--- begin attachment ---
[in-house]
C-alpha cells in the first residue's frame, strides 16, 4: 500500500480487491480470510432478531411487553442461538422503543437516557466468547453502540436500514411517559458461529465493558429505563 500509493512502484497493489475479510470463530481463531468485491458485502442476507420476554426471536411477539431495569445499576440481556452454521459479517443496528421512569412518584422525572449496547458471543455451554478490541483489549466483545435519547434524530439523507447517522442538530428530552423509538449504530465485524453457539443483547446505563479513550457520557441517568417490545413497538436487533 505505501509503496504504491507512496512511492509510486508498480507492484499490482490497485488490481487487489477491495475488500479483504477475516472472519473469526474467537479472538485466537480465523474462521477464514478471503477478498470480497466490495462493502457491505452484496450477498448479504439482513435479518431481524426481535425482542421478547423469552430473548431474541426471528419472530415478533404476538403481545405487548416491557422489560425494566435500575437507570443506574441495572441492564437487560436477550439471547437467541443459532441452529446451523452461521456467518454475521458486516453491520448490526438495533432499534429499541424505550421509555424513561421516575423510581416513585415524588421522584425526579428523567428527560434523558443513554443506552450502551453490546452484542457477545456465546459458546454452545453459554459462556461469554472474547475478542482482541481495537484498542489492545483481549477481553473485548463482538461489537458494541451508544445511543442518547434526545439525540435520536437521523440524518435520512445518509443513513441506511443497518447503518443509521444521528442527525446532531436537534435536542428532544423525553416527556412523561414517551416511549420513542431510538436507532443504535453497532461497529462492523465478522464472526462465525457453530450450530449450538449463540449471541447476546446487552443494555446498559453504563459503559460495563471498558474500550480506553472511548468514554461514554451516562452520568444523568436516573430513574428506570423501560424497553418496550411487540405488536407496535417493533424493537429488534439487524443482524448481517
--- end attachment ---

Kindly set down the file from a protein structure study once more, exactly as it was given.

[in-house]
C-alpha cells in the first residue's frame, strides 16, 4: 500500500480487491480470510432478531411487553442461538422503543437516557466468547453502540436500514411517559458461529465493558429505563 500509493512502484497493489475479510470463530481463531468485491458485502442476507420476554426471536411477539431495569445499576440481556452454521459479517443496528421512569412518584422525572449496547458471543455451554478490541483489549466483545435519547434524530439523507447517522442538530428530552423509538449504530465485524453457539443483547446505563479513550457520557441517568417490545413497538436487533 505505501509503496504504491507512496512511492509510486508498480507492484499490482490497485488490481487487489477491495475488500479483504477475516472472519473469526474467537479472538485466537480465523474462521477464514478471503477478498470480497466490495462493502457491505452484496450477498448479504439482513435479518431481524426481535425482542421478547423469552430473548431474541426471528419472530415478533404476538403481545405487548416491557422489560425494566435500575437507570443506574441495572441492564437487560436477550439471547437467541443459532441452529446451523452461521456467518454475521458486516453491520448490526438495533432499534429499541424505550421509555424513561421516575423510581416513585415524588421522584425526579428523567428527560434523558443513554443506552450502551453490546452484542457477545456465546459458546454452545453459554459462556461469554472474547475478542482482541481495537484498542489492545483481549477481553473485548463482538461489537458494541451508544445511543442518547434526545439525540435520536437521523440524518435520512445518509443513513441506511443497518447503518443509521444521528442527525446532531436537534435536542428532544423525553416527556412523561414517551416511549420513542431510538436507532443504535453497532461497529462492523465478522464472526462465525457453530450450530449450538449463540449471541447476546446487552443494555446498559453504563459503559460495563471498558474500550480506553472511548468514554461514554451516562452520568444523568436516573430513574428506570423501560424497553418496550411487540405488536407496535417493533424493537429488534439487524443482524448481517